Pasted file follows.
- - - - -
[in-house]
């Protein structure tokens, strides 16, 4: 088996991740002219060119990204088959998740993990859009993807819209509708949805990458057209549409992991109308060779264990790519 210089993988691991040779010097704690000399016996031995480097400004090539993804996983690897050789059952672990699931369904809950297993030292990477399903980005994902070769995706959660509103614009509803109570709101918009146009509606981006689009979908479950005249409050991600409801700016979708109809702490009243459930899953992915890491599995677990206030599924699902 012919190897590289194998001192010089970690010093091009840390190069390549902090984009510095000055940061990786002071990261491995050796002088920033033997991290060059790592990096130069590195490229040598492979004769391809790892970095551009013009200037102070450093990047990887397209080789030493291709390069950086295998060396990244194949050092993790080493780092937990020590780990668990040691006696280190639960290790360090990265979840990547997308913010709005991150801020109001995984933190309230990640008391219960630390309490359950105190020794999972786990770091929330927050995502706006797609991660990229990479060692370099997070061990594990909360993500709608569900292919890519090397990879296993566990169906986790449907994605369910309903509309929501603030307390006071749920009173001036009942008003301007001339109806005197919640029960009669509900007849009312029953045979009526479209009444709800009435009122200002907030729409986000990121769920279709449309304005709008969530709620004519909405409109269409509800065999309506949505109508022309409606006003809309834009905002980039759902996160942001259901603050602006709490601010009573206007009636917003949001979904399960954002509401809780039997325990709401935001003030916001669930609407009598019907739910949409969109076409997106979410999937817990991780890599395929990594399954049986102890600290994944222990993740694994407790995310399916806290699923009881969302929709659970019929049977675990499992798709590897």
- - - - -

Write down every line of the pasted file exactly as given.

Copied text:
[in-house]
């Protein structure tokens, strides 16, 4: 088996991740002219060119990204088959998740993990859009993807819209509708949805990458057209549409992991109308060779264990790519 210089993988691991040779010097704690000399016996031995480097400004090539993804996983690897050789059952672990699931369904809950297993030292990477399903980005994902070769995706959660509103614009509803109570709101918009146009509606981006689009979908479950005249409050991600409801700016979708109809702490009243459930899953992915890491599995677990206030599924699902 012919190897590289194998001192010089970690010093091009840390190069390549902090984009510095000055940061990786002071990261491995050796002088920033033997991290060059790592990096130069590195490229040598492979004769391809790892970095551009013009200037102070450093990047990887397209080789030493291709390069950086295998060396990244194949050092993790080493780092937990020590780990668990040691006696280190639960290790360090990265979840990547997308913010709005991150801020109001995984933190309230990640008391219960630390309490359950105190020794999972786990770091929330927050995502706006797609991660990229990479060692370099997070061990594990909360993500709608569900292919890519090397990879296993566990169906986790449907994605369910309903509309929501603030307390006071749920009173001036009942008003301007001339109806005197919640029960009669509900007849009312029953045979009526479209009444709800009435009122200002907030729409986000990121769920279709449309304005709008969530709620004519909405409109269409509800065999309506949505109508022309409606006003809309834009905002980039759902996160942001259901603050602006709490601010009573206007009636917003949001979904399960954002509401809780039997325990709401935001003030916001669930609407009598019907739910949409969109076409997106979410999937817990991780890599395929990594399954049986102890600290994944222990993740694994407790995310399916806290699923009881969302929709659970019929049977675990499992798709590897």